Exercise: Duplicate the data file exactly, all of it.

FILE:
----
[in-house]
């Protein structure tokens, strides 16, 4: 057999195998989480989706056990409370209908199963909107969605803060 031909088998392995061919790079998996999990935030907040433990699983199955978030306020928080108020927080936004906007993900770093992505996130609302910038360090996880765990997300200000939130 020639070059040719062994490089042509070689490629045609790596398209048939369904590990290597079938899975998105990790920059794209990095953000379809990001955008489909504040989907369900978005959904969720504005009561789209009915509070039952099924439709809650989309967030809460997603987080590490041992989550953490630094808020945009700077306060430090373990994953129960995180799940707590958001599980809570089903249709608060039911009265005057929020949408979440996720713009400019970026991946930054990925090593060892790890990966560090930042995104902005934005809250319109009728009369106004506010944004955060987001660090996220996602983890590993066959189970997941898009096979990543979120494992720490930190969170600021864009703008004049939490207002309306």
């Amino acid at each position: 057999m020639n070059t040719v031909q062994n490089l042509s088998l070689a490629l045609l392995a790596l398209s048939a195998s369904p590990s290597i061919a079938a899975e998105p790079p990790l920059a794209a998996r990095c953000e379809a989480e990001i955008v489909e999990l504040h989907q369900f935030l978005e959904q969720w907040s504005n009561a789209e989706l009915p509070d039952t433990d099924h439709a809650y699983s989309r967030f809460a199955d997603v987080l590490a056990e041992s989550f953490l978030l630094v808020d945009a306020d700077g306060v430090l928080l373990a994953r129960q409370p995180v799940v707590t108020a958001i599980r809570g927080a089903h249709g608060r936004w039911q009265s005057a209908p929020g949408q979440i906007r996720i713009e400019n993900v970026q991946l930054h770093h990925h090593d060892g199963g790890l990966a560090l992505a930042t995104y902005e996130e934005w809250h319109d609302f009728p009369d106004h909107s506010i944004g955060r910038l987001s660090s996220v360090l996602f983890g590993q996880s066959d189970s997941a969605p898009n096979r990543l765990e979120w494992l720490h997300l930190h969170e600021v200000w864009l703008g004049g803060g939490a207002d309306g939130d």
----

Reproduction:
[in-house]
């Protein structure tokens, strides 16, 4: 057999195998989480989706056990409370209908199963909107969605803060 031909088998392995061919790079998996999990935030907040433990699983199955978030306020928080108020927080936004906007993900770093992505996130609302910038360090996880765990997300200000939130 020639070059040719062994490089042509070689490629045609790596398209048939369904590990290597079938899975998105990790920059794209990095953000379809990001955008489909504040989907369900978005959904969720504005009561789209009915509070039952099924439709809650989309967030809460997603987080590490041992989550953490630094808020945009700077306060430090373990994953129960995180799940707590958001599980809570089903249709608060039911009265005057929020949408979440996720713009400019970026991946930054990925090593060892790890990966560090930042995104902005934005809250319109009728009369106004506010944004955060987001660090996220996602983890590993066959189970997941898009096979990543979120494992720490930190969170600021864009703008004049939490207002309306």
């Amino acid at each position: 057999m020639n070059t040719v031909q062994n490089l042509s088998l070689a490629l045609l392995a790596l398209s048939a195998s369904p590990s290597i061919a079938a899975e998105p790079p990790l920059a794209a998996r990095c953000e379809a989480e990001i955008v489909e999990l504040h989907q369900f935030l978005e959904q969720w907040s504005n009561a789209e989706l009915p509070d039952t433990d099924h439709a809650y699983s989309r967030f809460a199955d997603v987080l590490a056990e041992s989550f953490l978030l630094v808020d945009a306020d700077g306060v430090l928080l373990a994953r129960q409370p995180v799940v707590t108020a958001i599980r809570g927080a089903h249709g608060r936004w039911q009265s005057a209908p929020g949408q979440i906007r996720i713009e400019n993900v970026q991946l930054h770093h990925h090593d060892g199963g790890l990966a560090l992505a930042t995104y902005e996130e934005w809250h319109d609302f009728p009369d106004h909107s506010i944004g955060r910038l987001s660090s996220v360090l996602f983890g590993q996880s066959d189970s997941a969605p898009n096979r990543l765990e979120w494992l720490h997300l930190h969170e600021v200000w864009l703008g004049g803060g939490a207002d309306g939130d």